Cartouche Reveals Unearthed Egyptian Palace Belonged to Ramesses The Great
An amazing discovery has been made at the ancient site of Abydos in Egypt. American experts believe that they have uncovered a Royal place that was once home to one of the greatest of all the Pharaohs, Ramesses II. There are hopes that the discovery of the palace will greatly add to our knowledge of the ancient city and also the reign of one of Egypt’s greatest rulers in the New Kingdom era (c1560-1060 BC).
Egypt’s Ministry of Antiquities announced that the palace was discovered by a team of American archaeologists. They are from the University of New York and have been researching Abydos for some time.
Abydos is one of the most ancient cities in Ancient Egypt and is 300 miles (550 km) south of Cairo to the west of the Nile and was an important cult center, especially for the worship of Osiris. A great temple was built here and many Pharaohs from the earliest periods were interred in a nearby necropolis.
The newly-discovered palace ruins belonging to Ramesses the Great. Credit: Egyptian Ministry of Antiquities
While working on the site of a funerary temple in Abydos, the team found evidence of a stone walkway before a door and they immediately concentrated their attention on this area.
They unearthed a structure which completely surprised them as they believed that the site had been thoroughly mapped in the past. When they examined the entrance to the structure for hieroglyphics they found a cartouche, ‘a hieroglyphic marking that denotes royalty’ reports Newsweek.
They had found the cartouche of Ramesses II and it seemed that they had unearthed a lobby to a Royal Palace.
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Cartouche found at the palace site identifying Ramesses the Great. Credit: Egyptian Ministry of Antiquities
A Great Pharaoh
Ramesses II is often known as Ramesses the Great and was a member of the 19 th Dynasty. He is often considered the greatest ruler of the New Kingdom period.
Ramesses II was a great conqueror and campaigned from modern Sudan to Syria and made Egypt rich from his conquests.
This monarch ruled according to some sources for 66 years (1279-1213 BC).
Ramesses, whose mummy is on display in the Cairo Museum, is believed by many to be the ruler recorded in the Bible who refused to let the Hebrews leave Egypt.
After some further excavation, the team found a large hall and here are a number of hieroglyphs that confirmed the building’s connection with the great Ramesses. According to News Details the, ‘hall consisted of walls made of limestone, bricks, and limestone covered with limestone tiles’.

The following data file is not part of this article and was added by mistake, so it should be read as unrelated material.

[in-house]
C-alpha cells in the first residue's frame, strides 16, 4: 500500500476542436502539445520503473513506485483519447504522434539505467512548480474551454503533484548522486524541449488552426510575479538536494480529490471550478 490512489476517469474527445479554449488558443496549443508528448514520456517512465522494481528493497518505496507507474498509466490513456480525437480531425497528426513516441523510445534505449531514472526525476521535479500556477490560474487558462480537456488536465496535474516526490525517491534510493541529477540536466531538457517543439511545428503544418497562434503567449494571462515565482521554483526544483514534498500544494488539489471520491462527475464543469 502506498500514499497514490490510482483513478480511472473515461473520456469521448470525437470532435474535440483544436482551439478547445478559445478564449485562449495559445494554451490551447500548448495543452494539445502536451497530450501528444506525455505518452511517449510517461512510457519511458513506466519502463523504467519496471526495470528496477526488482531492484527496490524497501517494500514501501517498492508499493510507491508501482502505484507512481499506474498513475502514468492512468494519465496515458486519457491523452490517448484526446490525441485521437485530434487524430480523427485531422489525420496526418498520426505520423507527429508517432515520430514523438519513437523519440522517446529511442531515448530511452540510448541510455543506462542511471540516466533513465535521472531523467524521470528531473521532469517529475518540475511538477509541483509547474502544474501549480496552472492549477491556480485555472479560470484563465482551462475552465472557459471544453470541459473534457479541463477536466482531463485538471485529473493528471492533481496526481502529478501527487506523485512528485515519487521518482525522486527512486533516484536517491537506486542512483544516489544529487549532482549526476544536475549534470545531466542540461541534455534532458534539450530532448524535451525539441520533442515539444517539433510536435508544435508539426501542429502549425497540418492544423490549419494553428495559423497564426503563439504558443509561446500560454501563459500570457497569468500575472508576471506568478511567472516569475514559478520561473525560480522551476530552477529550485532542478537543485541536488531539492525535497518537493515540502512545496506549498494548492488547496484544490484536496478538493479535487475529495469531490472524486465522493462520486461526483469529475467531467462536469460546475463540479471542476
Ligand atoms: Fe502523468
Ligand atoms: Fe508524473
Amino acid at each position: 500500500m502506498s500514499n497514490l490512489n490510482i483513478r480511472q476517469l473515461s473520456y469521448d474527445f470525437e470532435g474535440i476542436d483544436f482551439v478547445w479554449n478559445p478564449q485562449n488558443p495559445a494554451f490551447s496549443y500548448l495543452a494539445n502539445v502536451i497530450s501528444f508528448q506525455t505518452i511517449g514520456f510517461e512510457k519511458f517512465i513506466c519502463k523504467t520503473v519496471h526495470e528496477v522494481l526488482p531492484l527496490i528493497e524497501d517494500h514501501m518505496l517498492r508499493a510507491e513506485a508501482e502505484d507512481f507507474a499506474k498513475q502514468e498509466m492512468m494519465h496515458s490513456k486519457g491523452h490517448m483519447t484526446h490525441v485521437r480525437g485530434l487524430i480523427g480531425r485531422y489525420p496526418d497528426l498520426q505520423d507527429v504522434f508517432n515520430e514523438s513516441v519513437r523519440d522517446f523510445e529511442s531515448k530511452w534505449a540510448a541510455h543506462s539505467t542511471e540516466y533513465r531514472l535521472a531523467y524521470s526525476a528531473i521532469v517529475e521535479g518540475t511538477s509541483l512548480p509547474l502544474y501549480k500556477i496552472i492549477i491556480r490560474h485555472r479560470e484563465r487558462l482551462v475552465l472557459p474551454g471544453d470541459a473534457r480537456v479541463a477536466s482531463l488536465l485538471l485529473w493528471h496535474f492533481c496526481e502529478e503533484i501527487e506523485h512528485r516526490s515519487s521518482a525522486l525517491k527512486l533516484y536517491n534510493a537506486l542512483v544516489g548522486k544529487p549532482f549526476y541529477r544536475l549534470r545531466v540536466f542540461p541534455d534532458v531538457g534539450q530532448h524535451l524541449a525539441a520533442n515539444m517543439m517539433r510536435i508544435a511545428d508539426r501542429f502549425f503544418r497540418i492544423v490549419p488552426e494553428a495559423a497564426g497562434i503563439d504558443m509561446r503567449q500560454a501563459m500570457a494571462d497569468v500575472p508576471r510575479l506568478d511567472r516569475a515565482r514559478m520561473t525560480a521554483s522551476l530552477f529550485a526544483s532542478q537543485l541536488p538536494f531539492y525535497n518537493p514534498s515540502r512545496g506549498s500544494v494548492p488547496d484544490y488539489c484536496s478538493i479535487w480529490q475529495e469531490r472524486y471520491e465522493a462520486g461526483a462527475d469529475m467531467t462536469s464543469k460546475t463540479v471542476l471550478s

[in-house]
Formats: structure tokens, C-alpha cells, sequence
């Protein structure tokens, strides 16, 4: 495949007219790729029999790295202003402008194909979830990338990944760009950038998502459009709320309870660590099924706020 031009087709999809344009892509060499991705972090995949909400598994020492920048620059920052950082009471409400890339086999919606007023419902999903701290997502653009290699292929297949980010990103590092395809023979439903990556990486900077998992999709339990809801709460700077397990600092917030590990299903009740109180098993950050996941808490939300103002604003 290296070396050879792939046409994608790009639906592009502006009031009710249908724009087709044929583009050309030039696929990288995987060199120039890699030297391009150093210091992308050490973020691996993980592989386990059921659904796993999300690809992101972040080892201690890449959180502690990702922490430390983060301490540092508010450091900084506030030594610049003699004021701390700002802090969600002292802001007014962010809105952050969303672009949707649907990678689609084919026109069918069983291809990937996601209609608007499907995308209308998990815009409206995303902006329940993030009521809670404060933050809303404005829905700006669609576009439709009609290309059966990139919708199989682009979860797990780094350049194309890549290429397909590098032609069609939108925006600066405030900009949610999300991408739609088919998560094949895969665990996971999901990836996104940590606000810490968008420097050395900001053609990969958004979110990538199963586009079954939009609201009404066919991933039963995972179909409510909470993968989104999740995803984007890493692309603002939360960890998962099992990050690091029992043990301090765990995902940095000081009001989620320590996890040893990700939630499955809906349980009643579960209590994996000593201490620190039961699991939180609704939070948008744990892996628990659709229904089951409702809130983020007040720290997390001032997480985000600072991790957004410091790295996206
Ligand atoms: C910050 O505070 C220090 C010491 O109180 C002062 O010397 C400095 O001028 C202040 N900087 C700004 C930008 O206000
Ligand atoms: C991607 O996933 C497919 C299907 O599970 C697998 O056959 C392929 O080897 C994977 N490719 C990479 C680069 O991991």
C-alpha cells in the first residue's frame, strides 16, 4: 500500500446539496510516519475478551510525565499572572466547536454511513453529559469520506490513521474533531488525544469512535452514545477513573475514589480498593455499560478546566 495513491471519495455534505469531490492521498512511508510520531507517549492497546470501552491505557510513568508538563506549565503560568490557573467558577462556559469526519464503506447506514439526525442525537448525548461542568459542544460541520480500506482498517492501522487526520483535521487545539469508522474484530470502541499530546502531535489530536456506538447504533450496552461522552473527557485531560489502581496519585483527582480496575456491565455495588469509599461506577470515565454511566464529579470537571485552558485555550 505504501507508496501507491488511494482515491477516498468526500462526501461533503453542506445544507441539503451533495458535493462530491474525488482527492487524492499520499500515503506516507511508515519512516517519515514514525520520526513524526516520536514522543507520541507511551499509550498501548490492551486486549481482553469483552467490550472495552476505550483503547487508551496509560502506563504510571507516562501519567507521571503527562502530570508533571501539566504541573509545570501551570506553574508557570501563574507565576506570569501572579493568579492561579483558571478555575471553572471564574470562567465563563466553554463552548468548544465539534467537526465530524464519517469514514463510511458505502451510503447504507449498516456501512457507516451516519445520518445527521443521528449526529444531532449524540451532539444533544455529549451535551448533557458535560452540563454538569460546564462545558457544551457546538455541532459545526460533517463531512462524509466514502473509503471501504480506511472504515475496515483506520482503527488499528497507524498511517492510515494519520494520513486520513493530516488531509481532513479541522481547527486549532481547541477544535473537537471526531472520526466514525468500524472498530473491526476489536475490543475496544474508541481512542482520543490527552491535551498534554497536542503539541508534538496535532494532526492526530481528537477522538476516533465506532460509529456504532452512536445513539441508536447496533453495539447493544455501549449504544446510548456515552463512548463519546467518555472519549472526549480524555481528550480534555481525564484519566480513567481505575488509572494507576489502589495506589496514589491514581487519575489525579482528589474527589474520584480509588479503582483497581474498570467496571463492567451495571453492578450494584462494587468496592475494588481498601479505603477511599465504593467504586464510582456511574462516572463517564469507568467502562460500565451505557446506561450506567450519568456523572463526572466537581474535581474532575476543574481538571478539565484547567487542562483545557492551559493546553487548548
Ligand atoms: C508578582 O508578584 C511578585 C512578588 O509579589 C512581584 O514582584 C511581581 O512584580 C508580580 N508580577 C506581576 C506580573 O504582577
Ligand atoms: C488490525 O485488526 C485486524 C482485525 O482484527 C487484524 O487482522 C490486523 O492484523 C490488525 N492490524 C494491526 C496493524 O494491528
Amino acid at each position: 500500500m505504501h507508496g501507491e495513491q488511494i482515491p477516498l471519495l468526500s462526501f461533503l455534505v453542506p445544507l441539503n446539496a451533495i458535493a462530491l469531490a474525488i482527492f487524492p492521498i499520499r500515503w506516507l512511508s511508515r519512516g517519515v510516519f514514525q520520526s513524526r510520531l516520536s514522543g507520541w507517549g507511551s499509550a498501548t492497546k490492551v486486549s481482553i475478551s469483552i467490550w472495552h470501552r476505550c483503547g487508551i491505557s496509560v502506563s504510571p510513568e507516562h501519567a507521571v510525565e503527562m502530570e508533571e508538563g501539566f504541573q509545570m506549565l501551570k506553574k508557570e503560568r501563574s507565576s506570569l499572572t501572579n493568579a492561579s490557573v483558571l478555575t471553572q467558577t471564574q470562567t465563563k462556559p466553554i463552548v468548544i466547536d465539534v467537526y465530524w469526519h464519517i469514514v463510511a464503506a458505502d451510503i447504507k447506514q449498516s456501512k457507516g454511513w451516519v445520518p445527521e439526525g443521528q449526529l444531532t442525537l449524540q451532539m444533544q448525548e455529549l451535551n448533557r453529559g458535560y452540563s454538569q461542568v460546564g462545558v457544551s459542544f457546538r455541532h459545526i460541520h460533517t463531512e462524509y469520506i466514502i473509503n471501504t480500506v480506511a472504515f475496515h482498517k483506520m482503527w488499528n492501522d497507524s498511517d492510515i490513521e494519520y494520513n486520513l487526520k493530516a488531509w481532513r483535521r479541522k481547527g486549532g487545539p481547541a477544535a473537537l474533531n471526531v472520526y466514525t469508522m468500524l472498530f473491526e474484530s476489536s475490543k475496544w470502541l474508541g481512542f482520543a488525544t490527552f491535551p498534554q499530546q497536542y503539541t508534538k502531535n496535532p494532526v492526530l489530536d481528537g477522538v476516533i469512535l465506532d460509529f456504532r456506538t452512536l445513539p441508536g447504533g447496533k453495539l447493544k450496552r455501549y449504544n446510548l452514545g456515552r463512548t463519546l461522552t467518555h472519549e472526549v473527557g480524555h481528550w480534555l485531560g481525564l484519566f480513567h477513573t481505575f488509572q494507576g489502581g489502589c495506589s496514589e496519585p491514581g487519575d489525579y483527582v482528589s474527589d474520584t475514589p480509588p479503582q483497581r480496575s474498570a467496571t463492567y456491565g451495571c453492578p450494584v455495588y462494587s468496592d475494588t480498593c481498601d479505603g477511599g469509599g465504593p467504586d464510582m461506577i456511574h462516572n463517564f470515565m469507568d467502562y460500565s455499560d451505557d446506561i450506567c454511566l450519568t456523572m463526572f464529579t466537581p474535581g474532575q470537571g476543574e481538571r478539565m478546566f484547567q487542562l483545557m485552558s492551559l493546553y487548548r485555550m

The base of a column was also found which bore an inscription of Ramesses II and cornerstones which were also engraved with more royal symbols in a second hall. Some blocks that had once been part of the rooftop were also identified and they had stars engraved on them.
There were further discoveries made inside the palace. According to the News Details website, the American and Egyptian team found ‘the stones of the inauguration and the establishment of the temple’. One of these stones was inscribed with a sun disk and other symbols related to Ramesses II. This indicated that he had built the temple adjacent to the palace at some point during his reign.
Abu Simbel, the Great Temple of Ramesses II, Egypt (Alfredo / Adobe Stock)
The History of Abydos
The find is helping us to understand the history of the site in Abydos. It appears that Seti I, started the great funerary temple and it was finished and inaugurated by his son Ramesses II, who also added the palace.
There are other examples of palaces being built next to temples in the New Kingdom period. Newsweek quotes Professor Joann Fletcher King, as stating that ‘Ramesses III's Luxor funerary temple is accompanied by a royal palace’’.
The temple of Abydos was first investigated over 150 years ago and its floor plan and design had been mapped. Newsweek quotes the head of Egypt’s Supreme Council of Antiquities, as stating that the discovery will ‘change researchers' floorplan of the temple for the first time in roughly 160 years’’.
This discovery is changing the way that experts view temples from the New Kingdom period. The Egyptian Ministry of Antiquities Facebook page reports that the find ‘will also add to our knowledge of the planning and form of temples’ during the 19 th and later dynasties.
The discovery of the Palace adds to our knowledge not only of Abydos but also Ramesses the Great. It indicates that he spent a lot of time here and it was at times the de-facto Royal capital just as it had been under his father.
The implication is that it was not purely a religious and cultic site but was probably also a political and administrative center.
Top image: Cartouche found at the palace of Ramesses II. Credit: Egyptian Ministry of Antiquities
By Ed Whelan